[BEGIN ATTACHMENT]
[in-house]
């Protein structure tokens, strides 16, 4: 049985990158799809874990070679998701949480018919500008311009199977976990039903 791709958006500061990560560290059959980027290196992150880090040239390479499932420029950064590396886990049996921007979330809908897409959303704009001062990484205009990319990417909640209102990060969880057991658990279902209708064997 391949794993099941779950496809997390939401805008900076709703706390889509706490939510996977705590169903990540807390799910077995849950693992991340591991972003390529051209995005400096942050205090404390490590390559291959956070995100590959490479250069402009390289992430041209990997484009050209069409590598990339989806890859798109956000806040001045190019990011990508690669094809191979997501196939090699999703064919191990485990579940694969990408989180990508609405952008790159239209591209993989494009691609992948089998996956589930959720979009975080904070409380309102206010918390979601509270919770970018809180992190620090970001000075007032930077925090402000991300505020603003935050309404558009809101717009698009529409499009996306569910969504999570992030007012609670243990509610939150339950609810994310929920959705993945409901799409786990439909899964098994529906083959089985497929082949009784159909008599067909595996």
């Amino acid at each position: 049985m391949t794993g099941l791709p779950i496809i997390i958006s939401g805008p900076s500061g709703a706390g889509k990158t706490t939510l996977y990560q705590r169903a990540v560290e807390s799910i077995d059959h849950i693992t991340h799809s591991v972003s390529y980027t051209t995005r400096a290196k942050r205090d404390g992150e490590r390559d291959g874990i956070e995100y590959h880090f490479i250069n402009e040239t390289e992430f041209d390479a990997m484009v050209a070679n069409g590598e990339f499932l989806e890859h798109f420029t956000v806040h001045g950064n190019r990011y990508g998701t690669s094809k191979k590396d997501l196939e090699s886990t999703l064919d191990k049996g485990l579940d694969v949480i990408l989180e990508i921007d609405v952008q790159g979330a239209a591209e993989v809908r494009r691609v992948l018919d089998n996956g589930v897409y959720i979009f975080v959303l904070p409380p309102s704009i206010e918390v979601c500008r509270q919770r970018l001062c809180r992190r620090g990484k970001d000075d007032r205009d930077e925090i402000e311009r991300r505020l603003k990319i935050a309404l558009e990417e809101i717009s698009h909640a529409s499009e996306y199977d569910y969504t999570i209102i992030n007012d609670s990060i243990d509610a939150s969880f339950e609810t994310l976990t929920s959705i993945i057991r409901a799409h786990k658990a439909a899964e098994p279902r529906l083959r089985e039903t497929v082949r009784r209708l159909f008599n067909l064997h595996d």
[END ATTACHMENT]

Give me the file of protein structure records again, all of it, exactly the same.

[in-house]
């Protein structure tokens, strides 16, 4: 049985990158799809874990070679998701949480018919500008311009199977976990039903 791709958006500061990560560290059959980027290196992150880090040239390479499932420029950064590396886990049996921007979330809908897409959303704009001062990484205009990319990417909640209102990060969880057991658990279902209708064997 391949794993099941779950496809997390939401805008900076709703706390889509706490939510996977705590169903990540807390799910077995849950693992991340591991972003390529051209995005400096942050205090404390490590390559291959956070995100590959490479250069402009390289992430041209990997484009050209069409590598990339989806890859798109956000806040001045190019990011990508690669094809191979997501196939090699999703064919191990485990579940694969990408989180990508609405952008790159239209591209993989494009691609992948089998996956589930959720979009975080904070409380309102206010918390979601509270919770970018809180992190620090970001000075007032930077925090402000991300505020603003935050309404558009809101717009698009529409499009996306569910969504999570992030007012609670243990509610939150339950609810994310929920959705993945409901799409786990439909899964098994529906083959089985497929082949009784159909008599067909595996």
């Amino acid at each position: 049985m391949t794993g099941l791709p779950i496809i997390i958006s939401g805008p900076s500061g709703a706390g889509k990158t706490t939510l996977y990560q705590r169903a990540v560290e807390s799910i077995d059959h849950i693992t991340h799809s591991v972003s390529y980027t051209t995005r400096a290196k942050r205090d404390g992150e490590r390559d291959g874990i956070e995100y590959h880090f490479i250069n402009e040239t390289e992430f041209d390479a990997m484009v050209a070679n069409g590598e990339f499932l989806e890859h798109f420029t956000v806040h001045g950064n190019r990011y990508g998701t690669s094809k191979k590396d997501l196939e090699s886990t999703l064919d191990k049996g485990l579940d694969v949480i990408l989180e990508i921007d609405v952008q790159g979330a239209a591209e993989v809908r494009r691609v992948l018919d089998n996956g589930v897409y959720i979009f975080v959303l904070p409380p309102s704009i206010e918390v979601c500008r509270q919770r970018l001062c809180r992190r620090g990484k970001d000075d007032r205009d930077e925090i402000e311009r991300r505020l603003k990319i935050a309404l558009e990417e809101i717009s698009h909640a529409s499009e996306y199977d569910y969504t999570i209102i992030n007012d609670s990060i243990d509610a939150s969880f339950e609810t994310l976990t929920s959705i993945i057991r409901a799409h786990k658990a439909a899964e098994p279902r529906l083959r089985e039903t497929v082949r009784r209708l159909f008599n067909l064997h595996d």